Skip to main content

Bible and the Body, The

Ignoring the body-in Pauline language, keeping the body under-has been part of the Western intellectual tradition. The body has often been seen as the origin of transgressive impulses that have threatened the knowledge project. The body has been the recalcitrant servant of the self.The Hebrew body is different. The language of the body in the biblical texts suggests a perception of a self that is embodied, the body being the site of the self’s experience and identity. Bultmann’s dictum, that ’man’ does not have a body, but is a body, may be as true for the Hebrew Bible as for the New Testament. Is this to do with the structure of the honour/shame cultures of the ancient Mediterranean world, which are constituted by a ’politics of reputation’ (David Cohen), where status is accorded by the perception of a man (sic) in the public eye?But there is an intriguing minority of texts that hint at a variant construction of the body, where the body is disjoined from the self, a nod towards a Cartesian dichotomy of body and mind.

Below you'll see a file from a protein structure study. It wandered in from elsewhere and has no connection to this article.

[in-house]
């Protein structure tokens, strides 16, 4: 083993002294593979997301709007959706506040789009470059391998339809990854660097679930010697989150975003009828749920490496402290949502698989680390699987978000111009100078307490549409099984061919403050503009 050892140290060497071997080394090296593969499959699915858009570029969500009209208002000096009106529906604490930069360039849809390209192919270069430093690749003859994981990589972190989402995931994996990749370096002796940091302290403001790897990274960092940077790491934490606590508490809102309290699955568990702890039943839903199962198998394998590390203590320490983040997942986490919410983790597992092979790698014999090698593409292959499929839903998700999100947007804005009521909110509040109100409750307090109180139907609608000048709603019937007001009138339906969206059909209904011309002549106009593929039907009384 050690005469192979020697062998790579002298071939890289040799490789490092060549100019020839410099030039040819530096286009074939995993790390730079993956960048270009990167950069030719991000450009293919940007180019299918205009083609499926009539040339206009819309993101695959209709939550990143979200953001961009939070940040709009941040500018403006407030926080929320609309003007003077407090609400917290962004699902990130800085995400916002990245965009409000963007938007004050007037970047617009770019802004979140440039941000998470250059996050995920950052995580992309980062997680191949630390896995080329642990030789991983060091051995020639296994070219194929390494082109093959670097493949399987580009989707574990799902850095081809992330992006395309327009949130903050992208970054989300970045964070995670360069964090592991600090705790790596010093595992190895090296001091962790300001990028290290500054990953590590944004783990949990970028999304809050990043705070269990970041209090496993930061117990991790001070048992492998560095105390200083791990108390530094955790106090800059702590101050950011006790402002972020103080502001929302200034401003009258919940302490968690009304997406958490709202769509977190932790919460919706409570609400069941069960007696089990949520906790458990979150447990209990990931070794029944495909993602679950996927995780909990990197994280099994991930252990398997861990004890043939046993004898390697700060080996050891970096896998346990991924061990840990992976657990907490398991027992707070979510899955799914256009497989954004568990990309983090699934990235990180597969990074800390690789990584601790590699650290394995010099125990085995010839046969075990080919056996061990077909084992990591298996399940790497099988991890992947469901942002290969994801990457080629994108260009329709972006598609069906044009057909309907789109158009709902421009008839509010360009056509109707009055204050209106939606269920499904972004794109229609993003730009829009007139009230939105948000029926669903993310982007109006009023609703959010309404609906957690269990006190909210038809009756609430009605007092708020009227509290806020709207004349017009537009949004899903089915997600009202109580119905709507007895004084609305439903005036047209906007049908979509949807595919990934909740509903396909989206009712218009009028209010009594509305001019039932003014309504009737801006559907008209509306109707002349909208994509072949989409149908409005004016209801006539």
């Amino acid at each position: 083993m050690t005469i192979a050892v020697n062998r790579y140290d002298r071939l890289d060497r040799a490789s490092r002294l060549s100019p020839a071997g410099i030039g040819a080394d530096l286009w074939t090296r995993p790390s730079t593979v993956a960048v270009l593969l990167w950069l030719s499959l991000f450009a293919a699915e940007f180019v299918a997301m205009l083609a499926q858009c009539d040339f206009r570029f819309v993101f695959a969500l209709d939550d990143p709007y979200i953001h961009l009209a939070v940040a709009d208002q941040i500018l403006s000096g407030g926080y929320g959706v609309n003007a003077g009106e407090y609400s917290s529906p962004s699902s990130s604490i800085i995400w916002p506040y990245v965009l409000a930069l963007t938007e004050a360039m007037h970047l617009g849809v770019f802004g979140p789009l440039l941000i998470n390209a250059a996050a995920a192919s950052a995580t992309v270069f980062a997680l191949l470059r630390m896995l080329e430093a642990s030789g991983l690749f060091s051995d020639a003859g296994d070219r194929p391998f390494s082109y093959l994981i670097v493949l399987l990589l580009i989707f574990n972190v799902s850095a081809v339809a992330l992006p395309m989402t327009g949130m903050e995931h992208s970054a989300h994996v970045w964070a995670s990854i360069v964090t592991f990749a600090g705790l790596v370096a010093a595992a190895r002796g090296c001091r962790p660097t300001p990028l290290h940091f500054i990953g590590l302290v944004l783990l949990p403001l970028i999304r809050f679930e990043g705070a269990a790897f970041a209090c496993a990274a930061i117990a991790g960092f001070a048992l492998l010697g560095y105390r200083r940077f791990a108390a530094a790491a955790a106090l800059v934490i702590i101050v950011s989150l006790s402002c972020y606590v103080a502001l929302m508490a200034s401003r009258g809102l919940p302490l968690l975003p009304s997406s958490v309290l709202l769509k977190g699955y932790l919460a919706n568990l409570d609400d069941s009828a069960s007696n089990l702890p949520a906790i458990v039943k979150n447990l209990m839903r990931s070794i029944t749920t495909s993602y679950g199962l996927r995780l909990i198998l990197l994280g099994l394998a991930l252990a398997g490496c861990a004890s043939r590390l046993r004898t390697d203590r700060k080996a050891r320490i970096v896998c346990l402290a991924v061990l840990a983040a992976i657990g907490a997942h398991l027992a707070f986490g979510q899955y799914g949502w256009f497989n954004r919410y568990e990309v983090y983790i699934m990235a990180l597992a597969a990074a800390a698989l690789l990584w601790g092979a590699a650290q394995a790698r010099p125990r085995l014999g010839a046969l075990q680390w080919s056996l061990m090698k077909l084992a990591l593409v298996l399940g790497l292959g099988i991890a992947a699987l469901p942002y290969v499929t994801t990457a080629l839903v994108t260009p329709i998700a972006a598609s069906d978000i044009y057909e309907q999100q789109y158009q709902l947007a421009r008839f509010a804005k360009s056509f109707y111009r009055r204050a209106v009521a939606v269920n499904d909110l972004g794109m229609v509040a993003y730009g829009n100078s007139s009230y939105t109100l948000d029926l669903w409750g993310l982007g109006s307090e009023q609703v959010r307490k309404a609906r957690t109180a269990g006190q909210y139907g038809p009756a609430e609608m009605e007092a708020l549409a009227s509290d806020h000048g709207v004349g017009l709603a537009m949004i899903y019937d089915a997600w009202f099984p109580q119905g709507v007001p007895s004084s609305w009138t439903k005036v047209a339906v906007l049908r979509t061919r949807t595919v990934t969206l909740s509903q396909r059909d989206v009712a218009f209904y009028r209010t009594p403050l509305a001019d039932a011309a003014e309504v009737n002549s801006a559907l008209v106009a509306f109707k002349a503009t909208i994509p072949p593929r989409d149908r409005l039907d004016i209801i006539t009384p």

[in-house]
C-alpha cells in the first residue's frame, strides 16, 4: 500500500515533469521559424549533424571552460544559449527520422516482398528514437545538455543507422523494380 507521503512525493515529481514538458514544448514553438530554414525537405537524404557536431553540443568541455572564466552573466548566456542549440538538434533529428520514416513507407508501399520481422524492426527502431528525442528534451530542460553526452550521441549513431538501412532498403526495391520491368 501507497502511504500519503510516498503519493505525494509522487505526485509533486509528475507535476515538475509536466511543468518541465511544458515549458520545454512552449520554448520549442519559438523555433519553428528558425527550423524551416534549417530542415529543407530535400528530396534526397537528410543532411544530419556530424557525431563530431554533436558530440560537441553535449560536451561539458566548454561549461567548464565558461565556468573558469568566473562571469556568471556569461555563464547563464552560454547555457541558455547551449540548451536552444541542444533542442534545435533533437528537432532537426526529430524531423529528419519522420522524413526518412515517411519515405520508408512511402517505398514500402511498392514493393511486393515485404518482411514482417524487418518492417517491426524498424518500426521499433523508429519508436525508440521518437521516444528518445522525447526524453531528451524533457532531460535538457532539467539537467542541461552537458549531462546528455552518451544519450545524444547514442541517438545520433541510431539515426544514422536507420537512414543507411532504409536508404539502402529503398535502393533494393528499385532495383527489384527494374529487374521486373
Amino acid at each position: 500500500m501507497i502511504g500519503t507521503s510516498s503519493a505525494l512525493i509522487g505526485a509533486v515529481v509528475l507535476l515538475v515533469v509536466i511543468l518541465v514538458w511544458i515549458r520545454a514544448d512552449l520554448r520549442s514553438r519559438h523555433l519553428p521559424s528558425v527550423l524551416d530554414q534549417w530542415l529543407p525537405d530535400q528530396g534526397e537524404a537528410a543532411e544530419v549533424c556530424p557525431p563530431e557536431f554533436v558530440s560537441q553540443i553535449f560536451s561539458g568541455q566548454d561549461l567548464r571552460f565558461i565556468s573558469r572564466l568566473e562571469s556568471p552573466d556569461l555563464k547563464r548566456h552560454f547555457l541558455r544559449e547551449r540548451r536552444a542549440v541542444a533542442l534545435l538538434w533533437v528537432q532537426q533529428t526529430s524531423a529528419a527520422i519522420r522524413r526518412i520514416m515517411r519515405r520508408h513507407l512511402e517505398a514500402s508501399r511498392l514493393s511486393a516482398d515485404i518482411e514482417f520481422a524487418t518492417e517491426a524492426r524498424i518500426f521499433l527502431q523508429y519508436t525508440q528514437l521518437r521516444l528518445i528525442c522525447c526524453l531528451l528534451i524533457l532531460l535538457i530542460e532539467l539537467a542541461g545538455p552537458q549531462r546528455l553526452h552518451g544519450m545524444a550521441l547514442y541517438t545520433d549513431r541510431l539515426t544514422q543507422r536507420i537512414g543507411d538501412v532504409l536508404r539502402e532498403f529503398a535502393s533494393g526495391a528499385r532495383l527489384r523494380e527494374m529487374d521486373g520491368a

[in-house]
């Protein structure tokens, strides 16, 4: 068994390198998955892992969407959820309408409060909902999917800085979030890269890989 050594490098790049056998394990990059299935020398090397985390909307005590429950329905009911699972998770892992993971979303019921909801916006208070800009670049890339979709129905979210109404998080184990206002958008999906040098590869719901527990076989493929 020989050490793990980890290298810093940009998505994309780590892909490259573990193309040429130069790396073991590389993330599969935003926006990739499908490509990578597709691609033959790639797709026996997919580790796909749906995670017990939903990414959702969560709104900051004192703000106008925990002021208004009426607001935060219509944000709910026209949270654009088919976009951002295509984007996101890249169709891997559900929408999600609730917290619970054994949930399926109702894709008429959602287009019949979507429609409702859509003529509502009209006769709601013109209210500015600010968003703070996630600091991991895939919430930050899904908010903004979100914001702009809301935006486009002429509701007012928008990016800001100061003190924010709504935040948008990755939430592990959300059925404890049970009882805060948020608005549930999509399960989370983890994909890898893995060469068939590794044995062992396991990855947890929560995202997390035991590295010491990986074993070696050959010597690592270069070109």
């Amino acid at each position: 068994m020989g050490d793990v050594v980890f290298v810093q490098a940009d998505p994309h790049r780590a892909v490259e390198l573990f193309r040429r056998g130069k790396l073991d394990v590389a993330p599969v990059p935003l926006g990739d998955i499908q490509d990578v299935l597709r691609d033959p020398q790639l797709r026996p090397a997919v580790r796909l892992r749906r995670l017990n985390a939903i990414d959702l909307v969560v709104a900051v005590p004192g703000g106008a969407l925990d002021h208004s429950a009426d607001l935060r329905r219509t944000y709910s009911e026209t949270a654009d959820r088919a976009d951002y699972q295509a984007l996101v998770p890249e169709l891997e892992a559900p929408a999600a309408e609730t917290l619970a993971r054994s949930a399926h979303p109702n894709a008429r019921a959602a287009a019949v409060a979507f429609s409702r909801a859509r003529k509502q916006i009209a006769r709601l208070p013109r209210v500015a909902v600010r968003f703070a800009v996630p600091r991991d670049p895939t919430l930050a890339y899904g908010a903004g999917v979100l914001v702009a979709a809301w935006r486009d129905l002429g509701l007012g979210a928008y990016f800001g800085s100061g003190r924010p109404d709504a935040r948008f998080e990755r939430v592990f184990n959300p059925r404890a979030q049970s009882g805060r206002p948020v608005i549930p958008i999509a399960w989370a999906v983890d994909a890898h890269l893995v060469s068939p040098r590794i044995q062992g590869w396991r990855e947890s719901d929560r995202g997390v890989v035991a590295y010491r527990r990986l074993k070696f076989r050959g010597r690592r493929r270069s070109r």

Author(s):  Clines, David J. A.
Format:  Presentation
Date:  2001